Every major change in American politics has been framed in terms of the expansion of rights (or the recognition of rights that were there all along, given our national ideology’s sort of fuzzy fundamental understanding of what a “right” is). The massive entitlement expansions—Social Security, Medicaid, Medicare, Obamacare—have been framed in terms of granting de facto rights to freedom from want, to health-care, or the like. The Reagan revolution and its sequel, perhaps the last era in which those entitlement programs faced a serious challenge, was built around the expansion of economic rights. (This was part of the wisdom of the first generation of fusionism, unfashionable as it is to say now.)
It has become clear that a Fourteenth Amendment ruling protecting unborn life is not forthcoming from the Supreme Court. The expectation that it would always smacked of fantasy—the Court is more addicted to following the particulars of American opinion even than our elected branches, and rarely hands down a broad ruling on a controversial issue. A judiciary, even a sympathetic judiciary, will not save us—and how long will the courts be sympathetic?
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The abolitionists waged a fearsome propaganda campaign arguing that full citizenship should be extended to slaves based on the merit of their humanity and their American birth. The famous print—“Am I not a man and a brother?”—transformed the Civil War into a crusade and sustained the Union public for its bloodiest years. The same kernel provided the ideological basis for Reconstruction and the civil rights movement. It put the fight on the ground of politics, rather than the ground of jurisprudence; after all, politics is the way the nation speaks to itself about itself.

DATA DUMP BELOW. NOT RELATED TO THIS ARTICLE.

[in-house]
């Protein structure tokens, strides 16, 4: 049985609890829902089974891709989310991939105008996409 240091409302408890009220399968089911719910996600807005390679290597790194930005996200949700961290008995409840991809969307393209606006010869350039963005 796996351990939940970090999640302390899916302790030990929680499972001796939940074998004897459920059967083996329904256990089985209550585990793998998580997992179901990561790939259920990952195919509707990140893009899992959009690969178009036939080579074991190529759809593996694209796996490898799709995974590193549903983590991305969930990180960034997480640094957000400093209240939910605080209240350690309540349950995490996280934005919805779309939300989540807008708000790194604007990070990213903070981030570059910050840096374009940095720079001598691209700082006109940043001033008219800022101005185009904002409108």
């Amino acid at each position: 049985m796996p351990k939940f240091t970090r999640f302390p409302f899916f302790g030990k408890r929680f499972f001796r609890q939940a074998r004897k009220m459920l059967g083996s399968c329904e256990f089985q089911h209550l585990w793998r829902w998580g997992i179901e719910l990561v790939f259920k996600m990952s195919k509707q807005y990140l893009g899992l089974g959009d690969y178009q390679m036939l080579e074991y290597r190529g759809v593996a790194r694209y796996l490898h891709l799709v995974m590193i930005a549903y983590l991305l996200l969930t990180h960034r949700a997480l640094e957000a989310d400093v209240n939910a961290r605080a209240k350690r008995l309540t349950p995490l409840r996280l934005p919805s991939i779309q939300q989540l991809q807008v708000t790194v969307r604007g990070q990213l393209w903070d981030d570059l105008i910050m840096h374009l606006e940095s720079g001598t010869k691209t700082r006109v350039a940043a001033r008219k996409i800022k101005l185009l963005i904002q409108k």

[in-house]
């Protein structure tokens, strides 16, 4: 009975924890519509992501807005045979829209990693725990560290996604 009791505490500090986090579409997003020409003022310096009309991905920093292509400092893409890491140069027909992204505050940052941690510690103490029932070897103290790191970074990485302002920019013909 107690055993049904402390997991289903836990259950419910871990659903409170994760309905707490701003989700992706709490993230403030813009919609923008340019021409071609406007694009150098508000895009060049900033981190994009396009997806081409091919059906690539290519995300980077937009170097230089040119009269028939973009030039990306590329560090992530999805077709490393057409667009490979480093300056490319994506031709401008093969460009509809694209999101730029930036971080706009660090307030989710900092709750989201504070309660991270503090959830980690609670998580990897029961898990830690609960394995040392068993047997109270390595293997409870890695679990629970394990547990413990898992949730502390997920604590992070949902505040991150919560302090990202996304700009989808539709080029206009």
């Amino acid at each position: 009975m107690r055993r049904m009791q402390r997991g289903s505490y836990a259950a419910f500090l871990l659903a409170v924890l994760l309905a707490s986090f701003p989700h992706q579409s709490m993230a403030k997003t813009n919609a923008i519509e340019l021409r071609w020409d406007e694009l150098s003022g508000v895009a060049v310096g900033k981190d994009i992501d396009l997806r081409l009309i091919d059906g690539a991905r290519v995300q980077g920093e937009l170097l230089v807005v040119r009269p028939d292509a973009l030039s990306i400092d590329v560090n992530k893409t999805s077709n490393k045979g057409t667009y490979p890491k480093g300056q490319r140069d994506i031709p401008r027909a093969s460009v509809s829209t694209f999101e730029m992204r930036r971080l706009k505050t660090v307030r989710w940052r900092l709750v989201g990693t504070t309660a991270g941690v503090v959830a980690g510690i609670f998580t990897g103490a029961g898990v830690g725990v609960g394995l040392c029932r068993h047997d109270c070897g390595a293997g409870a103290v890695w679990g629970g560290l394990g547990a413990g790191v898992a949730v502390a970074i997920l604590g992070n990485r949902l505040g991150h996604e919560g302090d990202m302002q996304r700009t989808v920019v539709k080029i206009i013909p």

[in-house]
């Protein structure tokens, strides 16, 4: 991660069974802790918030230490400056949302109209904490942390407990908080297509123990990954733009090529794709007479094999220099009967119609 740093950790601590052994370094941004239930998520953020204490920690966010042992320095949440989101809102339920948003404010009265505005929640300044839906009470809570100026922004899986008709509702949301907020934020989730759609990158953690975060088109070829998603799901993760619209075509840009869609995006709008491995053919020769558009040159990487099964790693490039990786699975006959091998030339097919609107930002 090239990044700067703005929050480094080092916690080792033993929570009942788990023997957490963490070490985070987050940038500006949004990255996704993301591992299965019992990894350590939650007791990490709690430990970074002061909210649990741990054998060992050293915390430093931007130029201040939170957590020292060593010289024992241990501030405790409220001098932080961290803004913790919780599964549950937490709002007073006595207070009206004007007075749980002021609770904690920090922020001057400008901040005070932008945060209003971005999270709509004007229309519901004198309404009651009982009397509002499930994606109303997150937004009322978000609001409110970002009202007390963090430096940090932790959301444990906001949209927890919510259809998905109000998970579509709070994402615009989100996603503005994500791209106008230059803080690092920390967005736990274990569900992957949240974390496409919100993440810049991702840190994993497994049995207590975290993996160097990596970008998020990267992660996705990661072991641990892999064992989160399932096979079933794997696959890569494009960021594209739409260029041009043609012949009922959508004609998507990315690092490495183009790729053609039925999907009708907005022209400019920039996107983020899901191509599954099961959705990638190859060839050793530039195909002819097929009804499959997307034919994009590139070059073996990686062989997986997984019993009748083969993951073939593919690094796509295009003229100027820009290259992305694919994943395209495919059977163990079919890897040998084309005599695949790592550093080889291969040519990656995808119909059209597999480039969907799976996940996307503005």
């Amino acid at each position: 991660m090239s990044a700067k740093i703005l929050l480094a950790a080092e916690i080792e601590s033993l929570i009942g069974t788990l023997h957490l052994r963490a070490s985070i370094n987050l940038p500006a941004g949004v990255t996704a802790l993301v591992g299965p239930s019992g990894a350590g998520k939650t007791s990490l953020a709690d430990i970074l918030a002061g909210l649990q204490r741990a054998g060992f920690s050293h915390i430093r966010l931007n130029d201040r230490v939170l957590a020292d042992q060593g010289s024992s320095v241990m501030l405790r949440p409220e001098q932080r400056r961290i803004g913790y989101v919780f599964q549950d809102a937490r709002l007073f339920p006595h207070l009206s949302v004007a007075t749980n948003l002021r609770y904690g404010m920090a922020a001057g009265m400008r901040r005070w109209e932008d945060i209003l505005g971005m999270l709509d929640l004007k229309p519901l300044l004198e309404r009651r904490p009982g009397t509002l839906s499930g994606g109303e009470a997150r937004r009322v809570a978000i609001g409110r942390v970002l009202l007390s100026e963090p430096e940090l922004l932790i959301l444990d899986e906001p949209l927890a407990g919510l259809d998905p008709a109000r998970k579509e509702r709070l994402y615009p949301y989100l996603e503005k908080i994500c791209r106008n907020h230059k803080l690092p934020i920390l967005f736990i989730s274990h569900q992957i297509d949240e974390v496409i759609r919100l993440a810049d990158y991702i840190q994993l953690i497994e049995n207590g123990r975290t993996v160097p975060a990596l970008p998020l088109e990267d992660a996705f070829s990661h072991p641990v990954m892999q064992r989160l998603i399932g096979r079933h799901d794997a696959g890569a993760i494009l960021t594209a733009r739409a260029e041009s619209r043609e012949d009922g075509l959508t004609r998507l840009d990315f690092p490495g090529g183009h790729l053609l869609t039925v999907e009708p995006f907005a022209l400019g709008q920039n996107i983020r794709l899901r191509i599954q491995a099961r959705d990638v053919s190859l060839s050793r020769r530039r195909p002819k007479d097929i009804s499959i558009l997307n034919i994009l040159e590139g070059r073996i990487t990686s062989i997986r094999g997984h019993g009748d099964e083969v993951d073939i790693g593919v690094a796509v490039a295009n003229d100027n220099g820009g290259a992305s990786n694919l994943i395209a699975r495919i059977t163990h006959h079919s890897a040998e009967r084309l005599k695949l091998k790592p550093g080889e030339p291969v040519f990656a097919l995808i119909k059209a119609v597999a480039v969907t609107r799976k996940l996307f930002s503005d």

The pro-life movement must do the same. It must articulate itself in terms of rights expansion—ideally, not just for the unborn baby, but for the voting public as well. We must speak to the nation about itself as a nation. This unfamiliar dialect does provide certain natural advantages. The possibility of demographic collapse threatens the health of entitlement programs, which depends on an expanding pool of payors. (Do you want to bet on per capita GDP increasing quickly enough to keep Social Security afloat?) The old conservative analyses of those programs’ solvency can be repurposed for the cause of population growth, a cause that has as a component restrictions on abortions. Existing entitlement programs give us another tool. The de facto right to healthcare can be extended to a right to free birth; such proposals already have some legislative traction. Finally, the most difficult and least concrete: We must be tireless in our arguments forwarding the humanity of the unborn. We must convince the American people that the unborn are Americans, too.
The hour is late, but all is not yet lost. We have been granted a little space to breathe—which is all that we can expect from the courts. It is up to us to take the cause to the American people and persuade them of its justice. If we fail on the field of political battle, minoritarian measures passed through courts or by constitutional chicanery will be impermanent and in the long run damaging to the movement, irrespective of the merits of those measures. The failure will be ours.